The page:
With the end of the second World War, North America saw a spike in its birth rate, resulting in a populous generation that would not only bring about vast social and economic changes, but also enjoy one of the most prosperous times in human history. It would appear though that World War 2 didn’t just give the Baby Boomers their beginning, it may have also brought about an epidemic. The battlefield medical procedures and flow of troops from around the world converging together from the war gave rise to a spread of disease, one of which was Hepatitis C (1). Studies now show that the reuse of needles and lack of screening blood products allowed for the spread of the virus (1). Despite having a stereotype of being contracted primarily by IV drug addicts or sexual promiscuity, 75% of the 6 million adults in North America infected with Hep C were born between 1945-1964 (1).
Approximately 80% of people infected with Hep C do not exhibit any symptoms (2) making it possible to go 15 years or more before being diagnosed (3). Hepatitis C is a disease caused by a virus that infects the liver and over time can lead to cirrhosis, cancer, or failure of this vital organ (3). The virus is spread through contact with infected blood; for example sharing or reusing of needles, blood transfusions prior to 1992, tattoos or piercings given with infected equipment, shots given with infected needles, and more rarely mother to baby or sexual intercourse with infected parties (3). The disease presents itself in one of two forms, either acute or chronic. Acutely the disease is rarely life threatening and is asymptomatic, spontaneously clearing within 6 months without treatment in 15-45% of cases (2). Chronic is more common, affecting 55-85% of those infected and carries a 15-20% risk of liver cirrhosis within 20 years (2). The disease is often diagnosed by accident. It is common for the infected individual to be donating blood and have the screening process show elevated liver enzymes (3). This leads to further blood work and liver biopsy to confirm the diagnosis (3). Of the 170 million people infected worldwide, between 250 000 and 300 000 are Canadian (4,5) and 4.1 million are American (6). In America, Hepatitis C is next after Alcoholism for the leading cause of liver disease and the leading reason for liver transplants. Between 1-5% of those infected will die of liver disease or liver cancer, with 10 000 – 12 000 people dying yearly from Hepatitis C (6). This number is expected to triple in the next two decades however due to the aging baby Boomer population (6).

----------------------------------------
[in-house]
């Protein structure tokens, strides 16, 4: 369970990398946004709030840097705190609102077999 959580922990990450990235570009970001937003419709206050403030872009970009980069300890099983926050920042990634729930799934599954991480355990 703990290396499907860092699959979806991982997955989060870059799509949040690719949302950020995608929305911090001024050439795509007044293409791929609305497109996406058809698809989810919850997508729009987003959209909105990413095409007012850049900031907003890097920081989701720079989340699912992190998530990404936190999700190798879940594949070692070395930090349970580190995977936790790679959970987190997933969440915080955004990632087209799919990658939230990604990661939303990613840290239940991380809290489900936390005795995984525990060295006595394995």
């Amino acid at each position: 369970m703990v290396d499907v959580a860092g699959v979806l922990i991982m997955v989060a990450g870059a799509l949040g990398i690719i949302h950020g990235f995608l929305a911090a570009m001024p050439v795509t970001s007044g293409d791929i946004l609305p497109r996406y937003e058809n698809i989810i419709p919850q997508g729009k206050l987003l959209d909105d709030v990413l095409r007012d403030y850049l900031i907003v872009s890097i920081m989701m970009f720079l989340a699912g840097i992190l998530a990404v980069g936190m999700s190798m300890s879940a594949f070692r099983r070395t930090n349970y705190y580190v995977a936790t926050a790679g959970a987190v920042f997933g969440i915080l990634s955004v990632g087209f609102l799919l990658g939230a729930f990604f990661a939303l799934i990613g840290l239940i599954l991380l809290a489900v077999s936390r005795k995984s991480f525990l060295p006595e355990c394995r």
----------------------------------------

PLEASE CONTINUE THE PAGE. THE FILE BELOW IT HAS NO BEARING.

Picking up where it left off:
A recent Canadian study out of B.C. was able to determine time sequencing (origin, introduction and speed of spread) for the disease through the study of virus mutations (5). The evidence showed that the peak of the spread of Hep C was in 1950 when most Baby Boomers were only children, which would negate them from the once presumed behavioral practices that spread the disease, like sexual promiscuity and needle drug use (5). This put the spread of the disease 15 years earlier than was first thought (5). With the plateau of the spread being between 1960-1990, consistent with changes in injection technology, the evidence became more clear that the medical practices of reusing and improperly sterilizing medical equipment to be the main culprit of allowing the disease to spread, and the prevalence of it in the Baby Boomer generation (5). Add to this the fact that blood screening practices from blood donations for blood products and transfusions didn’t come into effect until 1992, and you have a recipe for unchecked transmission of blood borne diseases like Hepatitis C (5).
In May of 2012 the American Centre for Disease Control recommended that all Baby Boomers be tested for Hepatitis C in light of this new information (7). The Canadian government, however has been behind in acknowledging this epidemic and as a result a recent Liver Foundation survey showed that 80% of Canadians in the Baby Boomer age bracket are unaware of the risk and only 25% of them have been tested for the disease (8). Personally it was not until recently seeing an ad in a National Geographic magazine for Baby Boomers to be tested that I became aware of any such issue. Had my curiosity not been peaked, I would not know about this very important issue. Having parents that are Baby Boomers and working in the health care industry I can see how this is a subject that should be addressed. What will this mean for our health care systems in the very near future? Will they be equipped to handle it? And how many will die, unnecessarily because of lack of knowledge? This disease has a 95% success rate with medical cures now (5), so would education not prevent deaths?
You can find the links for all the sources used here on the Resources tab on the website. I encourage you to take a look at them as there is more in-depth information on the symptoms, diagnosis and treatment of the disease. There is also more information on publicly funded drug coverage for Canadians and a free online course (4). I think it also important to note that this disease isn’t an exclusively Baby Boomer issue. The disease does also affect IV drug users and those in inner cities and prisons, and of course there are those that are younger and have contracted it from other sources. In America IV drug users have a 60% infection rate and prisons have a 50% infection rate (6). Overall this is a disease that deserves our attention and where education and awareness play a key role in the diagnosis and treatment of it.